In one district it is a great pity that it was forced to yield to the new style. Galata was joined by the Kaviar-Khan, consisting of several gloomy and dirty lanes, in which were one-storied shops, with iron doors and grated windows, for the sale of caviare and other wares. At certain hours of the day there assembled in these lanes bankers, merchants, money-chaugers, brokers, agents, and speculators, among whom the Greek element prevailed. They stood on doorsteps, or sat under the awnings of the shops on straw-bottomed chairs, or sometimes on the bare ground, and smoked • or let the beads of their rosary slip through their fingers. Here the most contradictory reports passed from mouth to mouth, they gesticulated, yelled, quarrelled, and settled prices. Goods or shares were not the object of this traffic, eveiything turned on gold, English, French, Kussian, Turkish gold, and its relative value in Turkish paper money. Kaviar-Khan was the exchange of Constantinople, and might almost be called a power. The government in vain issued decrees against this system, in vain did it several times order the Khan to be closed, in vain did it erect right facing it an elegant, airy, sheltered exchange —Kaviar-Khan held its own till the paper money was called in. Even now the prices of sugar and caviare are discussed there, but the fate of Turkey will never more be decided in its lanes. While the Khan has fallen into decadence, however, the Exchange is flourishing, and the share-holders are paid very good dividends.
In addition to the Exchange, credit
associations, factories, streets, and railways have sprung into existence. Two years ago an industrial exhibition was got up for the encouragement of agriculture and trade, at the close of which the prize-holders were presented to the Sultan, and decorated by him with the ; Medjidie. Abd-ul-Asiz, before he ascended the throne, was a man of progress. He possessed a model farm, which he managed himself, on the Asiatic coast, : two leagues from Constantinople, and I he tvent to his estate almost daily in his 'steam yacht. On his accession he gave it to his nephew, Murad Effendi, but made him pledge himself to continue it. : The Sultan has also made a fine collecj tion of minerals. He is fond of sport, is an excellent horseman, and has accepted a nomination as member of a jockey club, which has been founded at Smyrna by Count de Bentivoglio. His • tastes have naturally led the Turkish : youths to imitate him. Every year in spring and autumn, races are held in the ; vicinity of Constantinople—real races with stands, judges, jockeys, a weighingi place, and everything belonging to it. 1 In the same way a mixed committee get up an annual regatta, in which yachts, boats, and kalks take part, and there are both rowing and sailing-matches.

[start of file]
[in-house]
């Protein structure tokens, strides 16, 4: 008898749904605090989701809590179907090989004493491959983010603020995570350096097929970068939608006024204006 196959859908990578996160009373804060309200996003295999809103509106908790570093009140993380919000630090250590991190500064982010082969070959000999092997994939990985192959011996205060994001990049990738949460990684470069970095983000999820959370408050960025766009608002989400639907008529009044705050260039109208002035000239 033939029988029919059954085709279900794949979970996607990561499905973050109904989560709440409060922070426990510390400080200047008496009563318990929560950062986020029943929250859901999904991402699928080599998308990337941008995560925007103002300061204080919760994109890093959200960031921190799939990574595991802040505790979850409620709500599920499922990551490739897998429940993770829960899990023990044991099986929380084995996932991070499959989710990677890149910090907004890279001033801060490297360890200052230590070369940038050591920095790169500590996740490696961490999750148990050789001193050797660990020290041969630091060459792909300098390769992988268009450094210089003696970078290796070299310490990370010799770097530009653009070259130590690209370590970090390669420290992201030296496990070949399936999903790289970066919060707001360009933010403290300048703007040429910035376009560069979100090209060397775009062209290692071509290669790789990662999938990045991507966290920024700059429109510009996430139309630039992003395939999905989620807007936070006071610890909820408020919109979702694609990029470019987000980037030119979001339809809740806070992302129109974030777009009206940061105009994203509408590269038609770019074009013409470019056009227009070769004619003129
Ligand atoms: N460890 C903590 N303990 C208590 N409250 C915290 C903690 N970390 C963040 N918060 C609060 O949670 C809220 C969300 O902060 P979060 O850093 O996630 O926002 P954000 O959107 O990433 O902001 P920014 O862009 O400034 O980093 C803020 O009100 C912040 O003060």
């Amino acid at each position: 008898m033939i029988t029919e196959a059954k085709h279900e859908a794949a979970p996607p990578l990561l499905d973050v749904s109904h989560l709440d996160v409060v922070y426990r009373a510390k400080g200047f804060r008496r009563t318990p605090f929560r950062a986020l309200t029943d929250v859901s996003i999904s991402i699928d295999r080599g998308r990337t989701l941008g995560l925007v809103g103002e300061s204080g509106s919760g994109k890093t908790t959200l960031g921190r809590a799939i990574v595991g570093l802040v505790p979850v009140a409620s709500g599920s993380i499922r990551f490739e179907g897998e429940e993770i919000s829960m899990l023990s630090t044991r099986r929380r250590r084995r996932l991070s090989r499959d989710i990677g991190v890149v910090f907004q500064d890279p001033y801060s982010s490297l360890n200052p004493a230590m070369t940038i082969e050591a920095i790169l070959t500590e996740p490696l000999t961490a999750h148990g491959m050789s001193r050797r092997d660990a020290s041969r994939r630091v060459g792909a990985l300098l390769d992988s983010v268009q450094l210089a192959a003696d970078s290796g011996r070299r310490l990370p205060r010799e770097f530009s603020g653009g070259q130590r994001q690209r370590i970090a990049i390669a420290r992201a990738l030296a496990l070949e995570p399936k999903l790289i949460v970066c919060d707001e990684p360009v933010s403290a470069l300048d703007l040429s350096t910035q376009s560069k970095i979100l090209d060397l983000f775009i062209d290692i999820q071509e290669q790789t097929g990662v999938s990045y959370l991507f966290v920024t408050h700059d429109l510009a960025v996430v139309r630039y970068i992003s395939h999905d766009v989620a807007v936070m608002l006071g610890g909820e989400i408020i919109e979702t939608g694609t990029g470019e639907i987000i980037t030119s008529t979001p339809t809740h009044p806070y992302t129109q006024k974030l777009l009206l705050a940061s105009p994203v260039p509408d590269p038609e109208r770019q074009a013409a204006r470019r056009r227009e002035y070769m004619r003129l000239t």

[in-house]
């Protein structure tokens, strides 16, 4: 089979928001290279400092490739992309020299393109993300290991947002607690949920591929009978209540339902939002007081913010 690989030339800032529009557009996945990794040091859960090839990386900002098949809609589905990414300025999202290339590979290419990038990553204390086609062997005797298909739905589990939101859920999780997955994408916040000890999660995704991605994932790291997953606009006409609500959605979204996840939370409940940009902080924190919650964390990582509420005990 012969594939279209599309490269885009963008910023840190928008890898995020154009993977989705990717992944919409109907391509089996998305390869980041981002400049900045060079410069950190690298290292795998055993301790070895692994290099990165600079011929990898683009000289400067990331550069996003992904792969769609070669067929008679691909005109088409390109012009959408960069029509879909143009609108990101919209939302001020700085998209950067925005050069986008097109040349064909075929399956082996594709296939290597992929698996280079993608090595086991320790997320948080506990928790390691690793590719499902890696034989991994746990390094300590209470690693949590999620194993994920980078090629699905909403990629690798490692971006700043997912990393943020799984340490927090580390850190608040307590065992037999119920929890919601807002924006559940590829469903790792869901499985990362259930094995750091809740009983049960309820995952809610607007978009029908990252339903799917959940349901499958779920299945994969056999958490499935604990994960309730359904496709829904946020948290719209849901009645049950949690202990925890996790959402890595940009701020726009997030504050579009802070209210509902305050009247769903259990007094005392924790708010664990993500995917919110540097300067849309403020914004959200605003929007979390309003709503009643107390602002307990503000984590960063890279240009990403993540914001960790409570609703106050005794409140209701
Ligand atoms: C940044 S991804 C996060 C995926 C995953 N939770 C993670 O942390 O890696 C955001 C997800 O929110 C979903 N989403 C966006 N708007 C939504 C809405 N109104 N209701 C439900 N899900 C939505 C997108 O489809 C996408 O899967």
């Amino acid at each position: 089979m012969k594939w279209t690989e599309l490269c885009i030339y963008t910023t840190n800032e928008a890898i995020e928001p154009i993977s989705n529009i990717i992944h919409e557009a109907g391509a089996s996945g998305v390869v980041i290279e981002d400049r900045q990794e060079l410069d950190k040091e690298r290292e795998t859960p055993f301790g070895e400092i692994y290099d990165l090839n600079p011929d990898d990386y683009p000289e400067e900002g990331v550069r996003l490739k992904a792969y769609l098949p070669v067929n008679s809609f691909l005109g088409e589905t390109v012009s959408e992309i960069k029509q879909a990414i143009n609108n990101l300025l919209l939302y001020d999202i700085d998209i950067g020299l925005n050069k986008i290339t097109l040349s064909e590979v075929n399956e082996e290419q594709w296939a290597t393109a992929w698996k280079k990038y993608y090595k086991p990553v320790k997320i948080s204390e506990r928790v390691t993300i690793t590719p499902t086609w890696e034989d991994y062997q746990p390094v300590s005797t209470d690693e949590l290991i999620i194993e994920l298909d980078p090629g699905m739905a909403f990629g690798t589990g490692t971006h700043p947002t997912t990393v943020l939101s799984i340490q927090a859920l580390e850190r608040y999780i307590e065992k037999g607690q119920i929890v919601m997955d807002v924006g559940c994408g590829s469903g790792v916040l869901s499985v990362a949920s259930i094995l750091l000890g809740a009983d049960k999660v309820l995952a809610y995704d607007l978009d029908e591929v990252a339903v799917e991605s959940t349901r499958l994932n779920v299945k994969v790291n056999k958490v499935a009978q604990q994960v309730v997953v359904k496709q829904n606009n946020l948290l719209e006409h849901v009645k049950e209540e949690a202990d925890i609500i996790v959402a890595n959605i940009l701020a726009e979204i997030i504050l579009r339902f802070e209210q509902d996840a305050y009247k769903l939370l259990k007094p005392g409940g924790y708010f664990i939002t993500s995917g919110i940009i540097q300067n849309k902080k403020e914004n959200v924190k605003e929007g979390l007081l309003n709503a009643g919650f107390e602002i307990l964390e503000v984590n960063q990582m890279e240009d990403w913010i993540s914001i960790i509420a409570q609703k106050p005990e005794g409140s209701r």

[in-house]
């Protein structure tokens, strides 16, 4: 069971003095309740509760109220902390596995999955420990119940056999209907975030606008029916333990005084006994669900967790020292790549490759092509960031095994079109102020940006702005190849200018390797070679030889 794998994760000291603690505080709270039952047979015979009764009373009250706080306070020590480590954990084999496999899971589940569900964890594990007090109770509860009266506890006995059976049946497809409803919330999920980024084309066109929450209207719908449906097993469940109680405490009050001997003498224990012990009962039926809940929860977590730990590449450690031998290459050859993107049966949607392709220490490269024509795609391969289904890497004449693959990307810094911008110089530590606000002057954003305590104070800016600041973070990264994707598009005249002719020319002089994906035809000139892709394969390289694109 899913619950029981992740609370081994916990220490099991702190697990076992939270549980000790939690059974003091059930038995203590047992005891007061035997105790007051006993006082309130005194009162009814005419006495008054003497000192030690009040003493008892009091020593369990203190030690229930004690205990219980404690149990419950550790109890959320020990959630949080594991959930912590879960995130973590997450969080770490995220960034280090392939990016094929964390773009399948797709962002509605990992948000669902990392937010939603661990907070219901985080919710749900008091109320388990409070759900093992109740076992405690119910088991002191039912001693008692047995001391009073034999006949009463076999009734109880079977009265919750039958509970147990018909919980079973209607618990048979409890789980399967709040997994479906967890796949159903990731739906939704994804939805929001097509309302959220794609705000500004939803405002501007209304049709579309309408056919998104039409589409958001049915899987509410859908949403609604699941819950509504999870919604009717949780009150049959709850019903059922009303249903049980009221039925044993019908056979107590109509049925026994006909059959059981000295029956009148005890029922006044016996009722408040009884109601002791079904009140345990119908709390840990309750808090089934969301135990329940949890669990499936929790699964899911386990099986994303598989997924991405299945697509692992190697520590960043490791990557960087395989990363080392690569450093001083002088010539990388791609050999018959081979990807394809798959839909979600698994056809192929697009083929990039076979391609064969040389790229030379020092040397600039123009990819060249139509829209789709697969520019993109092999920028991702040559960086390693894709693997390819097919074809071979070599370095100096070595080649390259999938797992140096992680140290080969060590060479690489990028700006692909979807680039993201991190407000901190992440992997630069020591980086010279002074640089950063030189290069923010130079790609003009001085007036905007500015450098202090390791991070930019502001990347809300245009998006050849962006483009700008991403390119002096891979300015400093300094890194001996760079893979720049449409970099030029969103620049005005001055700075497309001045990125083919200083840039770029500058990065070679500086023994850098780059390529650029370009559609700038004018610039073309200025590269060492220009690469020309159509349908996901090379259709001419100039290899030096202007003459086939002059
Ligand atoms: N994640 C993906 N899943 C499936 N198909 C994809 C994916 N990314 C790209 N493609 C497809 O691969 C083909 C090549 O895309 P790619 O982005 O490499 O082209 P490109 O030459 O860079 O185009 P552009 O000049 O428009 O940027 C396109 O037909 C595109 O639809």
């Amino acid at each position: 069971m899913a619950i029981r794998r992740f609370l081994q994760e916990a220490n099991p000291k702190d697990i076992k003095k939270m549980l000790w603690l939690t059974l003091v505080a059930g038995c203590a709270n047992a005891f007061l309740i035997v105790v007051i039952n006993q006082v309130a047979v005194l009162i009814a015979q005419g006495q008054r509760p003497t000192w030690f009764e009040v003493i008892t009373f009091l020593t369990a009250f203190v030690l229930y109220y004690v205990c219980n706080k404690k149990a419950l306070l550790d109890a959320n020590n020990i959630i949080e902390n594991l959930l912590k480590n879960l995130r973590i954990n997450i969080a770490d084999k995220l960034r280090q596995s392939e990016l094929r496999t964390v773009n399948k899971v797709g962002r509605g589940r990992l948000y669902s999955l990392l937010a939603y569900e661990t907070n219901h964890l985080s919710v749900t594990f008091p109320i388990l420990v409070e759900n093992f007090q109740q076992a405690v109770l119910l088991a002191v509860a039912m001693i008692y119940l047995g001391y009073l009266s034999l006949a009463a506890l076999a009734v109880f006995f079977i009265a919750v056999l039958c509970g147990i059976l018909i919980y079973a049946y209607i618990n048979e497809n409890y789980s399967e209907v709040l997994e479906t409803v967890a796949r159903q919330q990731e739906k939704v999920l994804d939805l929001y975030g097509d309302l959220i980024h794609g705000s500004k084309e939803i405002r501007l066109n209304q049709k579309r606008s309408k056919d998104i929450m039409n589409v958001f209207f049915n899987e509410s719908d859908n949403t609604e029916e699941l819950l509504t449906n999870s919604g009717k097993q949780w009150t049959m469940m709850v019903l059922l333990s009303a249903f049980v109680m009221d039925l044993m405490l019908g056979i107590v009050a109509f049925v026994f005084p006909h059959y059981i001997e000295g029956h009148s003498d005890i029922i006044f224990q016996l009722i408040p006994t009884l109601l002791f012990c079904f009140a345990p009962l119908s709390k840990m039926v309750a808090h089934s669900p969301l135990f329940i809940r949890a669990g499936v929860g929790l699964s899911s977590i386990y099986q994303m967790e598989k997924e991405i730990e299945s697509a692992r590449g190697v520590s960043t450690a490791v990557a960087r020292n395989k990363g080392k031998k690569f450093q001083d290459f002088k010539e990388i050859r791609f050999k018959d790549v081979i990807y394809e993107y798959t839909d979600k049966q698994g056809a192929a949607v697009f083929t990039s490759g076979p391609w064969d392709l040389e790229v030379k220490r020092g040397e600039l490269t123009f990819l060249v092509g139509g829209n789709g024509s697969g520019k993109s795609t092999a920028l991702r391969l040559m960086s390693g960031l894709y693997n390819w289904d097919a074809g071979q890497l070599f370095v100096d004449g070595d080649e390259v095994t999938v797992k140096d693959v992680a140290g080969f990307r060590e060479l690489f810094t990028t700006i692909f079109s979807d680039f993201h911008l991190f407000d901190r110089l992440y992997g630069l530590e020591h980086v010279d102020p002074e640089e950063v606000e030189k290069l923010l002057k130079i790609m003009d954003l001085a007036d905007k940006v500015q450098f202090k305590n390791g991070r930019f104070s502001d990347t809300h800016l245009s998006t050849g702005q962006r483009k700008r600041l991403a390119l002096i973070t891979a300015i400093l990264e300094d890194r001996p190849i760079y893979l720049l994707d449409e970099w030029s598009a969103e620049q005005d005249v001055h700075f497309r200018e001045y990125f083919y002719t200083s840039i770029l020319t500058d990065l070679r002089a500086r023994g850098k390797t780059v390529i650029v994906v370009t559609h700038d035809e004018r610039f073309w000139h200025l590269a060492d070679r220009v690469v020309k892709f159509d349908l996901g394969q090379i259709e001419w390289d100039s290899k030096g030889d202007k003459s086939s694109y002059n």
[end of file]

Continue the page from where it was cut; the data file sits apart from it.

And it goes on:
The Turks have taken a more rapid and lively interest in all material progress, than the Christians and Jews. There is a natural reason for this. Trade and finances were in the hands of the rayahs, i who yielded to their natural sloth, and rarely quitted a circle of operations by which they earned money easily and quickly. The Turk, to whom this system of business had hitherto been strange, but who had a large capital at his dis'posal, did not hesitate to intrust his | money to new societies, recommended i by respectable names. While the Christian only saw in these enterprises an oppressive competition.
The whole society on the Bosphonis is extravagantly superstitious. Turks, Armenians, Greeks, and Jews, are alike in this respect, and the Levantines follow the general current. The Greek believes in a domestic spirit (Stikio,) who lives at the bottom of a well, and comes up at night in order to do the inhabitants of the house good or evil, according as they have pleased or displeased him. The Stikio assumes all possible forms, and appears as a dandy, a girl, a negro, &c. He performs small services for his proteges, but any one who offends him can reckon on tricks being played him, or even on a thrashing. Like the Greeks, the Armenians have taken to the worship of pictures of the saints. The saint demands that a lamp should burn before his picture day and night, and if it ever goes out, he avenges himself by fearful dreams and night-mare. Fortune-felling by the hand or the surface of a well is in universal repute. At the present time, a Muh.irnmadan negress and an old Jewess are'carrying on a roaring trade, and are always consulted in illness or robberies. On certain days people make a pilgrimage to Elijah's well, or to the springs of Balukli, whose water on such days possesses a healing power.